Železná Street is just a few steps from Old Town Square, a destination every tourist has been to on their visit to Prague. There's a large sign at the beginning of the street: 'Change'. The conversion from EUR to CZK is 25.18, which is quite common. But it has a catch. A 28% charge is also required for the transaction.
Fast forward about three minutes later, on the other side of the Old Town Square, the same conversion can be exchanged at the exchange rate of 25.20. Free of charge.
The high fee is aimed at tourists - the exchange office in Železná when converting from CZK to foreign currencies - charges a fee of only 2.7 per cent. The second common trick in fooling tourists is luring them with a low rate. For one euro, some exchange offices offer 16 or 18CZK.
The Czech political party, The Pirates focused on such exchanges after signing a coalition agreement with the United Force for Prague and PRAHA SOBĚ in November and took over the city's leadership. Since then, they have managed to close two exchange offices - one at the Main Station, the other in the subway station of Náměstí Republiky.
Železná Street is due to be discussed by the Prague Councillor at the next meeting.
The dishonest exchange office is addressed by Magdalena Valdmanová, a member of the Pirates and the Counselor of Mayor Zdeněk Hřib. Valdman points out that it does not pertain to all the currency exchange bureaus but tries to focus on the dishonest ones. "This is a measure of honesty for me. When I come as a tourist, I see how much I'm charged. The exchange office is not wrong. But it is bad to lie to people."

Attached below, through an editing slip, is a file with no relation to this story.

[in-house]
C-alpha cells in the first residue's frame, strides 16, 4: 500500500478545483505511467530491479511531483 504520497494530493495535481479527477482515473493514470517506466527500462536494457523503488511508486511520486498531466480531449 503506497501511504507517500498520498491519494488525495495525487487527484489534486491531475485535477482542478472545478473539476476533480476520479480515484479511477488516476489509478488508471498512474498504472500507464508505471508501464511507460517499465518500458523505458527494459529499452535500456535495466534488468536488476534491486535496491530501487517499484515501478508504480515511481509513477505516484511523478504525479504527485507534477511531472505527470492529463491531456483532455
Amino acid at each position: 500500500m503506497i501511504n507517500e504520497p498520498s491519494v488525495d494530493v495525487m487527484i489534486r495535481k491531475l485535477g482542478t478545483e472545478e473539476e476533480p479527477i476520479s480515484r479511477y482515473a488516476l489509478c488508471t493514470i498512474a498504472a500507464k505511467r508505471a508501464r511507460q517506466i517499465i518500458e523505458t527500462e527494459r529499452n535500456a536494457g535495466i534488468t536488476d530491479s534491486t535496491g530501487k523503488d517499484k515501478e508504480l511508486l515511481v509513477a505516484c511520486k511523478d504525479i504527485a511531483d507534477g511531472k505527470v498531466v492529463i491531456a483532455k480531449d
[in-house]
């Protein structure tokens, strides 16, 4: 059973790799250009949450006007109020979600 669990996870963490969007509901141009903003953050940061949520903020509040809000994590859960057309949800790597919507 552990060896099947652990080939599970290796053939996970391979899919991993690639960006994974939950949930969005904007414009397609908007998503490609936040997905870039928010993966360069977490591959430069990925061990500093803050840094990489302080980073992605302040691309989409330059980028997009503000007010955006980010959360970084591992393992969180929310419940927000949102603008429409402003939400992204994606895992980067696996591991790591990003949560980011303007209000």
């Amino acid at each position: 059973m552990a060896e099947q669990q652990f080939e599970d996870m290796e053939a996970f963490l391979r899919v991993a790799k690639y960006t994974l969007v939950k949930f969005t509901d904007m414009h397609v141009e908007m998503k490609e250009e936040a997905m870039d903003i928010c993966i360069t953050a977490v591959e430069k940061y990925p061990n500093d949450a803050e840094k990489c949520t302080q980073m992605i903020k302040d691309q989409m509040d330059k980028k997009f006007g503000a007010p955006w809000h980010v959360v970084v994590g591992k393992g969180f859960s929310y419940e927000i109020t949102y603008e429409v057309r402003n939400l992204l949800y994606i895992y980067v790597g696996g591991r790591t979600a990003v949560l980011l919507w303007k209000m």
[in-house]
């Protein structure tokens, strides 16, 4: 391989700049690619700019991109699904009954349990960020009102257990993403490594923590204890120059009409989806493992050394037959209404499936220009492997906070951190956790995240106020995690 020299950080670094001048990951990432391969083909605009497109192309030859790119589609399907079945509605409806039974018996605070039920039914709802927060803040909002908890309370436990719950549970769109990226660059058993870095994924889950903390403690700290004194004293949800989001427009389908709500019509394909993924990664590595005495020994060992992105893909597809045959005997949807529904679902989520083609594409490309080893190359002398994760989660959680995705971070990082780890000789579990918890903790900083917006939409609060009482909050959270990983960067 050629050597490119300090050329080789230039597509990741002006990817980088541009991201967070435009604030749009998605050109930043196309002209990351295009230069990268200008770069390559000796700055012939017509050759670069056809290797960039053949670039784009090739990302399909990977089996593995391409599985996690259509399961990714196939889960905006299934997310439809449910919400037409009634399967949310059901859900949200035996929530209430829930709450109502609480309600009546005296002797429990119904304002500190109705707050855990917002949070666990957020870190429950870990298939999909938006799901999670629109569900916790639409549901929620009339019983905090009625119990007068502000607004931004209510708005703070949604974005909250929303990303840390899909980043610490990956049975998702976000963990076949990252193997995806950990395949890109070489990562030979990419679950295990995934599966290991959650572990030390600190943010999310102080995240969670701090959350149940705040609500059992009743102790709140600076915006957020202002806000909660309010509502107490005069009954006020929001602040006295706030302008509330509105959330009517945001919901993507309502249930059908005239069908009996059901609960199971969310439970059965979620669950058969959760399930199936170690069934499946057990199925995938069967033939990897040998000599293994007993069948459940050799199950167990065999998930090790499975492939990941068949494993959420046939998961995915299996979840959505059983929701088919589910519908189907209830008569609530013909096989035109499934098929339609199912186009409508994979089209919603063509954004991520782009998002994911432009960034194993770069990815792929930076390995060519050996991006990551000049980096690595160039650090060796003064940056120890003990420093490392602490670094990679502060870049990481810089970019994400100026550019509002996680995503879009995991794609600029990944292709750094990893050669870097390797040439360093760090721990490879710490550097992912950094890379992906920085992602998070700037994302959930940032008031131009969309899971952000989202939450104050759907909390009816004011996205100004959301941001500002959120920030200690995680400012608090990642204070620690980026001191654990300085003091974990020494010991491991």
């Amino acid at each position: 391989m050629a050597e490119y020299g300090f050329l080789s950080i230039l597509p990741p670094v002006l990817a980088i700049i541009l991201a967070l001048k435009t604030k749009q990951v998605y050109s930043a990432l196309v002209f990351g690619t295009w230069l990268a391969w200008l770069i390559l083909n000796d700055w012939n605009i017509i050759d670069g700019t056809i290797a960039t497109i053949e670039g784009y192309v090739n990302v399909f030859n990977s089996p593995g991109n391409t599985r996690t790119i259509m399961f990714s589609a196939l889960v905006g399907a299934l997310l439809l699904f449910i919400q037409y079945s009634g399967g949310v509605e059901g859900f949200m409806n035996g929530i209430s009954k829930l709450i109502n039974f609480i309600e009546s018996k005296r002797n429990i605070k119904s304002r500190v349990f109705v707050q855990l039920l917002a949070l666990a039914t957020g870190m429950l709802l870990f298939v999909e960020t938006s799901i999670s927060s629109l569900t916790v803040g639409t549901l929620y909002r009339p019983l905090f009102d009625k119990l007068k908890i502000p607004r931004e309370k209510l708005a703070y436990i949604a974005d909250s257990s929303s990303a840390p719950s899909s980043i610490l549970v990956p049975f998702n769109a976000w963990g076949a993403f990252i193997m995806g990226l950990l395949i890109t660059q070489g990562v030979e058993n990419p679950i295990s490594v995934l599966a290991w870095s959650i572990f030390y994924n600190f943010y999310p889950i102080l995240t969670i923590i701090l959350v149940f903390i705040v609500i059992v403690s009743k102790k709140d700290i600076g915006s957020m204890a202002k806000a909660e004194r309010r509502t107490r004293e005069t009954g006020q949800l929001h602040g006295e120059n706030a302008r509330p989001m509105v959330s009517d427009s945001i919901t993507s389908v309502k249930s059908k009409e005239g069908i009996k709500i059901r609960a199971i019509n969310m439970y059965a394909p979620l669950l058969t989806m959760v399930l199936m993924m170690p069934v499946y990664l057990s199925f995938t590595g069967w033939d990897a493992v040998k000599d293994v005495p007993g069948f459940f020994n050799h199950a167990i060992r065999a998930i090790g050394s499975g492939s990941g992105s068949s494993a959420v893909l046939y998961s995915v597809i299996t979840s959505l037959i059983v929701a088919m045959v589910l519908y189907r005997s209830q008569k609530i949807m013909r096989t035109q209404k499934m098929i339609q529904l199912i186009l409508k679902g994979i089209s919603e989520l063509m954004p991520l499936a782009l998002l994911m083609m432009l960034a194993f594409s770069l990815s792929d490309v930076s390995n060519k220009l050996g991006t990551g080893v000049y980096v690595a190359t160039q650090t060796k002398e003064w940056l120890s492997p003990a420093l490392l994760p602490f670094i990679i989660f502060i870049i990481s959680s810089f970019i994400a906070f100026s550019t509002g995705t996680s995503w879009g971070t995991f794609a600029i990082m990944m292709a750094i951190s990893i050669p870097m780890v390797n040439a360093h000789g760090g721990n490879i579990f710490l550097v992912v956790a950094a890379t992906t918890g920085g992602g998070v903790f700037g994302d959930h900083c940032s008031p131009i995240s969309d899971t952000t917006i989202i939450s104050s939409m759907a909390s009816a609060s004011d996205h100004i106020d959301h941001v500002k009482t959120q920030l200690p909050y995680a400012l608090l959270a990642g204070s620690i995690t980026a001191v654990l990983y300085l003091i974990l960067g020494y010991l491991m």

These include branches such as, Lumex, Pemex Change, Chivas Invest or Commodimex. The exchange offices of these companies can be found in the underground vestibule, but also elsewhere in Prague. They often offer an extremely low exchange rate of around 16 to 18CZK per Euro.
In addition to the two already abolished, the mayor's counsellor has already identified with nine allegedly dishonest exchange offices. "It is a statement of a clear attitude from the city that Prague will not benefit from the swindling of tourists, and the dishonest practices of some people working in the tourist environment," Mayor Hřib said in a telephone interview with iROZHLAS.cz
Due to complicated contractual relationships, Valdmanová does not want to estimate in advance how many exchanges will actually be closed. The City Trade Company Prague (TCP), through which Prague rents some premises, has prepared a revision of the contracts for the capital. "The capital city has made a revision of the contractual relations concluded by the City Center of Trade Center Prague and has instructed to terminate selected lease agreements, the purpose of which is the establishment of an exchange office and the sale of souvenirs," city councillor Chabr said.
According to ČTK's information, two exchange offices at Národní třída and one in Jungmannova Street could be shut down. Altogether, the city estimates 14 exchange offices could be shut down. Nine of them are located on the premises administered by the TCP, five on the premises directly addressed by the municipality.
But, as councillor Chabr said, the criterion is not just whether they are dishonest but also the profitability: "We are tackling exchange bureaus that have a problematic reputation, that's the first thing, and the second, the exchange office where there is not enough economic yield. Then there are exchange offices that are fair and at the same time have a relatively good yield component, which is also an example of an exchange office near Wenceslas Square."
Author: Lilato Madiri
Photo: Michaela Danelová